Well ... now we've seen everything. This juvenile grey whale spotted off the coast of San Diego in the US is missing a very important body part.

As you can see in the video, the whale's tail has been completely severed (fluke, I am your father) – most likely as a result of entanglement in fishing gear. Astoundingly, the amputee appears to be getting by despite the injury, and was last seen heading north alongside two adult grey whales. "It was migrating along, although a little slower than what we usually see –about three knots instead of four or five," says Dana Wharf Whale Watching captain Tom White. 

You might notice a reddish hue on the whale's stump, but fear not. Though the injury is thought to be somewhat recent, what you're seeing isn't blood (or infection for that matter). It's actually something far more benign: whale lice! They might look like bothersome parasites, but these tiny orange crustaceans actually pay rent for their ride by feeding on dead skin and damaged tissue. For a whale like our 'Flukeless', they're an asset. 

Interestingly, Flukeless isn't the only maimed grey whale meandering along North America's Pacific coast. She/he (we don't know for sure) occupies the same waters as another unbelievable success story – and this particular whale I've had the pleasure of encountering in the wild: 'Scarback'. Scarback was hit by an exploding harpoon in the early '80s, leaving a giant hole in her dorsal (top) side. But thanks to the thousands (yes, thousands ... click at your own risk) of whale lice keeping her infection-free, she has been seen cruising the coastline for three decades. "They're pretty resilient animals," says marine biologist Carrie Newell, who has been working with grey whales since 1992. "I've actually seen others with the tail injury, and surprising as it may be, they actually do quite well."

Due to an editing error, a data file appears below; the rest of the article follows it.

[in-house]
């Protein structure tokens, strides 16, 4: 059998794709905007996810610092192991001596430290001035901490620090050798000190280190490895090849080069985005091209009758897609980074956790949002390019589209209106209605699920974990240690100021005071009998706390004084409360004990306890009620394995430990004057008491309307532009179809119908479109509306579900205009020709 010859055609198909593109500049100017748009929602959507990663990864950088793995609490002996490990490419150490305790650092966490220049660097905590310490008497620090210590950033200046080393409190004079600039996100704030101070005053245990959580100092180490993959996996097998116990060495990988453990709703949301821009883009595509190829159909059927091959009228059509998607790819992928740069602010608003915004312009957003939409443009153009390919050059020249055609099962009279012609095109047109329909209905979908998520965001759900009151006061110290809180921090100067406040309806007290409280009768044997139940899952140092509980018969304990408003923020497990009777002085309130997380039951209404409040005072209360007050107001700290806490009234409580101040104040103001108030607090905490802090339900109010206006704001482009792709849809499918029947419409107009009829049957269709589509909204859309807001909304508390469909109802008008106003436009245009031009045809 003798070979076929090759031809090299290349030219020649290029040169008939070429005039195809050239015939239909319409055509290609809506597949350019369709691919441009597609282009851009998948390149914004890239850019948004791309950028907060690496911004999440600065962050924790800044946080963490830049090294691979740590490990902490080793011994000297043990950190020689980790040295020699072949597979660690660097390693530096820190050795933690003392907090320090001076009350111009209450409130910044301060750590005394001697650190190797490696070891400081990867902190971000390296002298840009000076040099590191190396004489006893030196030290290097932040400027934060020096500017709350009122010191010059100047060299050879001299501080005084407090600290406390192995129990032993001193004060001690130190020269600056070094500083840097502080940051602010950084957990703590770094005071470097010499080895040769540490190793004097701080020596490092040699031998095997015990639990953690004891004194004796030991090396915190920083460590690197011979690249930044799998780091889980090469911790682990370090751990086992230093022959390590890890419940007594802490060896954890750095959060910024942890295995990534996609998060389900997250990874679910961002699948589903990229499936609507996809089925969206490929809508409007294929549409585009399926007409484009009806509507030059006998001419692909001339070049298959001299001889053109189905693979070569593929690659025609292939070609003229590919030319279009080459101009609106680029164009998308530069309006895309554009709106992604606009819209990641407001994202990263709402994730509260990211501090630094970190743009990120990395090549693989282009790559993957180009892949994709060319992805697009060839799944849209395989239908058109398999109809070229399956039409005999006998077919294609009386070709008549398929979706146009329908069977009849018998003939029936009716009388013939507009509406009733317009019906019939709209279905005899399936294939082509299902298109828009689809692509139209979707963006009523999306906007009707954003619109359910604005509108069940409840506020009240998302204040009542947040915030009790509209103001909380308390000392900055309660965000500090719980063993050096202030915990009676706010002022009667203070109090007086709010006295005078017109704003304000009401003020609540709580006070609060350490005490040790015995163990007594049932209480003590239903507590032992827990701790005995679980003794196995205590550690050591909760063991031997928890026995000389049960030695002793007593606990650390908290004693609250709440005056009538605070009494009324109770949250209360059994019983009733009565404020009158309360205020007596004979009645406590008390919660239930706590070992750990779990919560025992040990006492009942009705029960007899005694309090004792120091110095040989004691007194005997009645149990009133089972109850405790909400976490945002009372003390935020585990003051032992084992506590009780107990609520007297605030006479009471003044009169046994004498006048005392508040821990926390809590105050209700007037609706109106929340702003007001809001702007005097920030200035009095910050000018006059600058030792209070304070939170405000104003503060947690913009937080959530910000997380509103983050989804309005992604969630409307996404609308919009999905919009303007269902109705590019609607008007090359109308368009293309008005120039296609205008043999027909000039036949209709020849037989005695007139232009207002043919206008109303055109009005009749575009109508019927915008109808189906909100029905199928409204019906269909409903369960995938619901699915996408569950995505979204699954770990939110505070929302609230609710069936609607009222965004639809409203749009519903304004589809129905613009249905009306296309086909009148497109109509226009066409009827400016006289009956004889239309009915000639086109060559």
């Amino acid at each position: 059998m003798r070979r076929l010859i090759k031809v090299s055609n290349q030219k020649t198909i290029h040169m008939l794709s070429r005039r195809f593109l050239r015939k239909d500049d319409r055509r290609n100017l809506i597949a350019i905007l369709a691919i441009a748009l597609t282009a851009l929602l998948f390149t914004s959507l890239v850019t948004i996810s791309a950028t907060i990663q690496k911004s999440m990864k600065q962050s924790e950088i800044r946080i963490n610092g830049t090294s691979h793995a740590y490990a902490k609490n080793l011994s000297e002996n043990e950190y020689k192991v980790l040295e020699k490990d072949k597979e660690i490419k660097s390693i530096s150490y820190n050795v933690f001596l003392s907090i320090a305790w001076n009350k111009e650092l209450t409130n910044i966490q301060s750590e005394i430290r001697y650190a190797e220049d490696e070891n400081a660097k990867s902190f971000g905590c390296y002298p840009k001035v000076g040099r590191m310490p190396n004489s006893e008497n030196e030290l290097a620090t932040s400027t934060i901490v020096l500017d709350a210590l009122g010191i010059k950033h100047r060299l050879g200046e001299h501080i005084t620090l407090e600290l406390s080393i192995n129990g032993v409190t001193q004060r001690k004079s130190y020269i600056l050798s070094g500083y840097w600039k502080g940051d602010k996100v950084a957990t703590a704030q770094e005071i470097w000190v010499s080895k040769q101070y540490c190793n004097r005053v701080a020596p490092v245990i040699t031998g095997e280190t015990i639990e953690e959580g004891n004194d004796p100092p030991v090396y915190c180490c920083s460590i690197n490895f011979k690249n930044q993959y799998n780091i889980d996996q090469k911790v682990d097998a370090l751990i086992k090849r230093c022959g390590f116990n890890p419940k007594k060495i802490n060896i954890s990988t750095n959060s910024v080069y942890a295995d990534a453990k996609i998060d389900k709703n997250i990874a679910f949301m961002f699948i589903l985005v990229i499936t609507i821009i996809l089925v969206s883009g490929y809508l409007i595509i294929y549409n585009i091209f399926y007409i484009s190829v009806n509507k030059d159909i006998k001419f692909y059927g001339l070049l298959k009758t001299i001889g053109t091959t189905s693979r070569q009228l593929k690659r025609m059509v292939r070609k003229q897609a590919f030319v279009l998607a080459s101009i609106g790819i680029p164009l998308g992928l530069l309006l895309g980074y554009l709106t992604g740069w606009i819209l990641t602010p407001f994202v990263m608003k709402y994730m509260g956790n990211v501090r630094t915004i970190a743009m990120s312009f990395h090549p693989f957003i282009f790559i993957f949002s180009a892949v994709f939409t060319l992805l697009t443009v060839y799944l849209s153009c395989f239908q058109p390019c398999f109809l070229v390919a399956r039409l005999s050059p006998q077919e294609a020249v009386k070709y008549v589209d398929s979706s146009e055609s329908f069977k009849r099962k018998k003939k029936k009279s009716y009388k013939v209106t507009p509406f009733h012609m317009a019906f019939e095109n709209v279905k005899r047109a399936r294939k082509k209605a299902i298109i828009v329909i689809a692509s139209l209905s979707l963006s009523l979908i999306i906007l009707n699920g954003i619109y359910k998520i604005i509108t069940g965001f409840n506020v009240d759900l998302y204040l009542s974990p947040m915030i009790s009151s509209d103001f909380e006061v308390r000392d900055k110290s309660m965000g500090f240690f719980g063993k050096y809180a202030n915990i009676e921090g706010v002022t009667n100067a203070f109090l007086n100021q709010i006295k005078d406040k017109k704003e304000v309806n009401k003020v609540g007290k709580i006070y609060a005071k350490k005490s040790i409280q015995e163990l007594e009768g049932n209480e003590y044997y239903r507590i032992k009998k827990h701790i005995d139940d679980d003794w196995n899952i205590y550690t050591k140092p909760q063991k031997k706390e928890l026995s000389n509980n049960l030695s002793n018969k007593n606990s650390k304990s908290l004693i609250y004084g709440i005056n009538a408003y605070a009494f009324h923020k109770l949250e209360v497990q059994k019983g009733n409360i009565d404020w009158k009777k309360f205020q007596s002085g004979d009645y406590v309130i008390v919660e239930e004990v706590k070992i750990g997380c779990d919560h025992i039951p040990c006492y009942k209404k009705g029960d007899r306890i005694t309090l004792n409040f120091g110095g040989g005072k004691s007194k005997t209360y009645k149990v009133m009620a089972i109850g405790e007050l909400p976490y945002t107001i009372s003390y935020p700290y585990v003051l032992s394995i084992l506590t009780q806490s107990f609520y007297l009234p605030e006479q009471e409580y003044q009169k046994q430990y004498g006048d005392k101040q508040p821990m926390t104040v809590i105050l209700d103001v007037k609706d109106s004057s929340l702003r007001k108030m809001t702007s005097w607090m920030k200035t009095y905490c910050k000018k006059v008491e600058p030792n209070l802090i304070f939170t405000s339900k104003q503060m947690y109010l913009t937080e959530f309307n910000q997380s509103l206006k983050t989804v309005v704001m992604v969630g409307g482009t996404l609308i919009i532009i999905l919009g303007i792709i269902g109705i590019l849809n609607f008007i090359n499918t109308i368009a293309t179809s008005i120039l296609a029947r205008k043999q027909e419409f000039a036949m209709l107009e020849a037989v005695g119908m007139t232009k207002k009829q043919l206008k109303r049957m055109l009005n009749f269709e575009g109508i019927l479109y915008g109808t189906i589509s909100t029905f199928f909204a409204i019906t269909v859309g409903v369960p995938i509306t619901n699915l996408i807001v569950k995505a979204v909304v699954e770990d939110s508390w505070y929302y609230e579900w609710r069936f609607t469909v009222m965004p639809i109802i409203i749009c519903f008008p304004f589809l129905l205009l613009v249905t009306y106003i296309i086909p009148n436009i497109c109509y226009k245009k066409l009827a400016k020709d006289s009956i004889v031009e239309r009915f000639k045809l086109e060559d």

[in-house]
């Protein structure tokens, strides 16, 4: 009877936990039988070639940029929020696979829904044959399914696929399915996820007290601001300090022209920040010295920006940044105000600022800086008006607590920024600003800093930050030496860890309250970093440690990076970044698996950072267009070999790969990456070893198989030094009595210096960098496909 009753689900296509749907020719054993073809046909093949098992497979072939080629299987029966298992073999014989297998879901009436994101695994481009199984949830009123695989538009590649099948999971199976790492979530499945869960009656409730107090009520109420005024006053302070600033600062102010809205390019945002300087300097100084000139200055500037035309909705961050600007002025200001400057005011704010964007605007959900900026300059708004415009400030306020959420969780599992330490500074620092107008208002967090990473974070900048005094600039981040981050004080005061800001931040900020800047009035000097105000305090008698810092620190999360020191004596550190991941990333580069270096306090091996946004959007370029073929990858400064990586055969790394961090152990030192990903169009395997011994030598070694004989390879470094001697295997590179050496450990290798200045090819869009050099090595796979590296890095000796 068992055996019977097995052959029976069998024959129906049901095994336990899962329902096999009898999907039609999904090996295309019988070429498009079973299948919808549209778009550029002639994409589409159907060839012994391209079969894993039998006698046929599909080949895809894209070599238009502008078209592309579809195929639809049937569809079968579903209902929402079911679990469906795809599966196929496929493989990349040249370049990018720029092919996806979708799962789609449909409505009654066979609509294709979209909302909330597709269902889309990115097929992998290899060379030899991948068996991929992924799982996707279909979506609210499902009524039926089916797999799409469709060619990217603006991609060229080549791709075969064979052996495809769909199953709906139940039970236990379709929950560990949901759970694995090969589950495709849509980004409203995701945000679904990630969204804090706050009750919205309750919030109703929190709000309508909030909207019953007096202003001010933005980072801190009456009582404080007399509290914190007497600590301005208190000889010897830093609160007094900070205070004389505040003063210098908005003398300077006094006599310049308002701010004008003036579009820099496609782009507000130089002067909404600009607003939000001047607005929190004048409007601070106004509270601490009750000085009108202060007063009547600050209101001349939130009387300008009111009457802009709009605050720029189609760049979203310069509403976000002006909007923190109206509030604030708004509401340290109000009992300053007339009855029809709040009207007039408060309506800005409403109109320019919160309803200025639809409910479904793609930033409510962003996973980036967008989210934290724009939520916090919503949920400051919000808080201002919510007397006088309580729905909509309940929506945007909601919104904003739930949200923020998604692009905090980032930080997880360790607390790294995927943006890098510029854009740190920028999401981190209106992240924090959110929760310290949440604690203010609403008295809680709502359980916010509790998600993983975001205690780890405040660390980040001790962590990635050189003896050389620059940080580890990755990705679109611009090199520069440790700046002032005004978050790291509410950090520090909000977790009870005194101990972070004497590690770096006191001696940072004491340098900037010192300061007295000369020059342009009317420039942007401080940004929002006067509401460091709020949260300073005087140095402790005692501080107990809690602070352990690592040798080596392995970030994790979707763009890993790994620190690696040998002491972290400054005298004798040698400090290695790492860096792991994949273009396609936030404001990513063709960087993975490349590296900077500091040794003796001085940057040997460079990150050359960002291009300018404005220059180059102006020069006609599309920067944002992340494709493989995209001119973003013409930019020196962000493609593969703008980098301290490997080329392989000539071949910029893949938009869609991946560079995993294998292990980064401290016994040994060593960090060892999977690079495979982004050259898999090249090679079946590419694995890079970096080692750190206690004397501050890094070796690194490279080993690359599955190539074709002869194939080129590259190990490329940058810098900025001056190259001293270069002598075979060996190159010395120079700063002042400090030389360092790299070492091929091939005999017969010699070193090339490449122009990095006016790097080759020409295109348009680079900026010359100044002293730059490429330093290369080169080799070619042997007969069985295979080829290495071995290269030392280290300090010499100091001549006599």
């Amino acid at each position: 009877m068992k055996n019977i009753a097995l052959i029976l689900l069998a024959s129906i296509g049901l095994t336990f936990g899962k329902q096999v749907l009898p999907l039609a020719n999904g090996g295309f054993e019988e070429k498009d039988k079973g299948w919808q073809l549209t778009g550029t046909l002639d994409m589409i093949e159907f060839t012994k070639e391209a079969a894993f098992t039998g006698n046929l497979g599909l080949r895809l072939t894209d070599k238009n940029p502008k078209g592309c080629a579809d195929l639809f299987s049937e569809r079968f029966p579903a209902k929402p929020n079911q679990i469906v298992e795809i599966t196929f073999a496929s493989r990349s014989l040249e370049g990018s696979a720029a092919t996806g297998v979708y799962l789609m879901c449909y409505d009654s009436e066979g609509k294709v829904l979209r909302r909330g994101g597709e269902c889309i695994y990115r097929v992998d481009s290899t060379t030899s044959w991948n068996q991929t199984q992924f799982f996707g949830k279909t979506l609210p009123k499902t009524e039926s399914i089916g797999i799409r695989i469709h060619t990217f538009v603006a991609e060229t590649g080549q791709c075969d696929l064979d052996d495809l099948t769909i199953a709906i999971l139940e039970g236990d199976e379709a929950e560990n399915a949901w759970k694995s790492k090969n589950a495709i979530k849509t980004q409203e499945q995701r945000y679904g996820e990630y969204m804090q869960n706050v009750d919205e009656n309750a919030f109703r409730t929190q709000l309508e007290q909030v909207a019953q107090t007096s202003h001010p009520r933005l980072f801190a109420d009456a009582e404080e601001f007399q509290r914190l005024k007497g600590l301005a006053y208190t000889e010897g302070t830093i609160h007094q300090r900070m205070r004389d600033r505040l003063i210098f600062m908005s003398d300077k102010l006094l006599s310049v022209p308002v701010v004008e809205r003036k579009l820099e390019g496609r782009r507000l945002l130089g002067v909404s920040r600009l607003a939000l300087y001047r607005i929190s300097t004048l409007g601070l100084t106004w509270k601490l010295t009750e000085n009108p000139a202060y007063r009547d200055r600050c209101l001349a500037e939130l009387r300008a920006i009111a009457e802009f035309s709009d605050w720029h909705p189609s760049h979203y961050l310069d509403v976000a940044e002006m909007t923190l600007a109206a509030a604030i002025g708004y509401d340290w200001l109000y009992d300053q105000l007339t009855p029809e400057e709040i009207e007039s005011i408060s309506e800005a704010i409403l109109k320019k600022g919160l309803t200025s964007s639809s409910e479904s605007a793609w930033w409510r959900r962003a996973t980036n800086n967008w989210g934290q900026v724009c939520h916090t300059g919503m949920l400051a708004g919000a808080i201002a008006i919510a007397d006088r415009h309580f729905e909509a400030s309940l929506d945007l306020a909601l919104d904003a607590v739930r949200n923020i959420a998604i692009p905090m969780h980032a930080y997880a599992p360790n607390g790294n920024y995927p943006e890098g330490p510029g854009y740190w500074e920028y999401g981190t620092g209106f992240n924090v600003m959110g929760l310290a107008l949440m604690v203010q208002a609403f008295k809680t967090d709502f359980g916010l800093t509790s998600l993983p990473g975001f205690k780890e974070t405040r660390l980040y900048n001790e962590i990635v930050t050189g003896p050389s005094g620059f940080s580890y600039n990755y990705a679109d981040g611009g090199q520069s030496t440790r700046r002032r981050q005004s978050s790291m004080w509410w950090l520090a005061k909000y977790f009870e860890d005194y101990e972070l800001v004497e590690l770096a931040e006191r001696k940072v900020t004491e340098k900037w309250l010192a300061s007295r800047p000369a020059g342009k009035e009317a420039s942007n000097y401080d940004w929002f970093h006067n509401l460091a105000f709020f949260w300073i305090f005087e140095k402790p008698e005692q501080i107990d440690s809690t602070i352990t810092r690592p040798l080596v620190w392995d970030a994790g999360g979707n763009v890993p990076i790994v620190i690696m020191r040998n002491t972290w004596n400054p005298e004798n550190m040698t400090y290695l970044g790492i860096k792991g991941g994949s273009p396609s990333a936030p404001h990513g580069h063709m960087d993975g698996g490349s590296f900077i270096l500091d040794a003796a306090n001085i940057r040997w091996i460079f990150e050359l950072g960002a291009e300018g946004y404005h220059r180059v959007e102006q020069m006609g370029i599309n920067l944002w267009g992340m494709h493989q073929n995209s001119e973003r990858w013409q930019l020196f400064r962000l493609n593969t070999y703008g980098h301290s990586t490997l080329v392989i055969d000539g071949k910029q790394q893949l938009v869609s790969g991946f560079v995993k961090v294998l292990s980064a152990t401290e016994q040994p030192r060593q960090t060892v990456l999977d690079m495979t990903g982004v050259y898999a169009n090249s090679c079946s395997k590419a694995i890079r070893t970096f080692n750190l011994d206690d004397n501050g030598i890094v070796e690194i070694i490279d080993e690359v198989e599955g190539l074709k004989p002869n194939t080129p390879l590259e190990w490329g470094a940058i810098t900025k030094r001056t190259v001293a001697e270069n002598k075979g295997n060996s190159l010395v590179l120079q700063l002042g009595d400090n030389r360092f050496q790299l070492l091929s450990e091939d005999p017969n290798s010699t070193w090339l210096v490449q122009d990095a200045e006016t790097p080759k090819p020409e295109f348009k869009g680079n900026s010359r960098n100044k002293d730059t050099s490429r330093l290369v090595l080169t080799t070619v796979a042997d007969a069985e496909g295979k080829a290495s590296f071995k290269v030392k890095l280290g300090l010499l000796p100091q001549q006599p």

Scarback in Depoe Bay, Oregon. Image: Gary Stephenson/Screengrab from YouTube
Image: Dana Wharf Whale Watch/Facebook
Image: Dana Wharf Whale Watch/Facebook
Image: Dana Wharf Whale Watch/Facebook
Humpback Whales Bumps Related Content 2015 03 20

Top header image:Blake Matheson/Flickr